"musings"

Patterns versus Improv Piecing

Are patterns and improvisational quilting diametrically opposed? After last’s project update I had a few notes and questions from people questioning my assertion that precision piecing can be improv. I’ve heard the same thing in my classes over the years.

The perception is that you either sew improvisationally or you follow patterns. And never the two shall meet. This is far from the case. Both are creative acts and nearly all quilters, at different times, sew with varying degrees of improvisation and pattern following. It is not dissimilar to acting. 

Random, scrappy hand pieced diamonds, cut from templates.

Random, scrappy hand pieced diamonds, cut from templates.

When we think of acting and improv we think of rapid fire ad libbing and comedy. It’s like the audience is experiencing the actor’s brain, as it happens. With scripted work the actor is playing out someone else’s imagination. Both are awesome, valid, and creative.

 But if an actor just stood there and recited the lines of the script there would be nothing but words. It is in their interpretation, their own emotions, and their ability to translate the intent of the scriptwriter that the words come to life.

Following a pattern to make a quilt is quite similar. The designer, like the scriptwriter, is laying out the words for the actor to bring to life. Only you, the quilter, are in charge of bringing the design to life with your fabric selection, your seams, and your ways of finishing the quilt. Copy the quilt directly and you are still doing more than simply reciting the script.

Some very precise piecing in a block designed by  Cristy Fincher of Purple Daisies Quilting , using her paperless paper piecing technique.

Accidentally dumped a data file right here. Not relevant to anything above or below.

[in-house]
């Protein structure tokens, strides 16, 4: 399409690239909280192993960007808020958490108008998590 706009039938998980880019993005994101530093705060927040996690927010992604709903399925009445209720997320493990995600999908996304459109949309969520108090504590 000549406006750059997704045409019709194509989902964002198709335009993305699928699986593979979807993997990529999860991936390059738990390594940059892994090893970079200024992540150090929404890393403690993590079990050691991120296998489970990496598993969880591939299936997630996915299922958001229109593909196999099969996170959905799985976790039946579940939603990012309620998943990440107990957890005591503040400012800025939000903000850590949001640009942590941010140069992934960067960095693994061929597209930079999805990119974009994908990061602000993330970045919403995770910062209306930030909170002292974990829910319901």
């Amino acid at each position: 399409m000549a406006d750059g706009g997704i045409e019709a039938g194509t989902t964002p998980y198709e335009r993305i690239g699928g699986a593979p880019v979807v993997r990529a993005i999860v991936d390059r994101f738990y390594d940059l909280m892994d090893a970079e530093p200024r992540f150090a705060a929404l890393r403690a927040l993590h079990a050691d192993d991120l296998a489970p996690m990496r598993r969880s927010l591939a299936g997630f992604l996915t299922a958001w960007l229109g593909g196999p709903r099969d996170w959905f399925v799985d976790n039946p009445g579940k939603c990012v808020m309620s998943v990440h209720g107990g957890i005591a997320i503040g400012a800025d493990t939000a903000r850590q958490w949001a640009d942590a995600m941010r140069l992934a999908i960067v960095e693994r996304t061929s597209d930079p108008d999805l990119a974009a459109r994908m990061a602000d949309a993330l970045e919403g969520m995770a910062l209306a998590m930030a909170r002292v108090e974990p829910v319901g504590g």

Some very precise piecing in a block designed by Cristy Fincher of Purple Daisies Quilting, using her paperless paper piecing technique.

This notion that you are still creating when you sew from a pattern seems to be missing in the quilting world today. With so much of the decision making being offered up for the quilter in the form of patterns, precuts, bundles, and kits it can feel like creativity is given to us in a can. This isn’t necessarily the case.

For one, you are still making something. You are taking the time to sew together something with your own two hands (and likely a machine). This is a helluva lot more creative than going to a store to buy a blanket.

And for another, it is impossible to create exactly THAT quilt on the cover of the pattern. Even if you had all the same fabric and followed the pattern to the letter, your quilt has your hand, your sewing signature embedded in it. The stitches would be different, the quilting likely unique, and the final stitches in the binding present only in your quilt. 

While pattern following may get dissed for an apparent lack of creativity, improv gets all the credit. Is that really fair?

My Lilla quilt pattern - a mix of precision piecing and improv techniques - with an improvised layout limited by the fabric on hand.

My Lilla quilt pattern - a mix of precision piecing and improv techniques - with an improvised layout limited by the fabric on hand.

 One of the most common forms of improvisational piecing is about sewing together random bits of fabric. The quilter may even remove all decision making from the process by placing their fabric in a brown paper bag or a basket. It becomes about the act of sewing, when control of fabric selection is taken away. In this sewing is still a creative act, but is there a lot of creativity involved? Absolutely there is, just like the quilter who agonizes over fabric selection for the Swoon quilt they are making. Just like the quilter who sketches out a new template for a flower they want to sew. Just like the quilter who picks a block pattern and starts making blocks with no end in site.

 I often tell my Improv students that part of improvisation is the ability to accept that you are starting without knowing where you will end up. You are starting with the intent, in most cases, of making a quilt. That never changes. And that is the same regardless of how you get there in the end.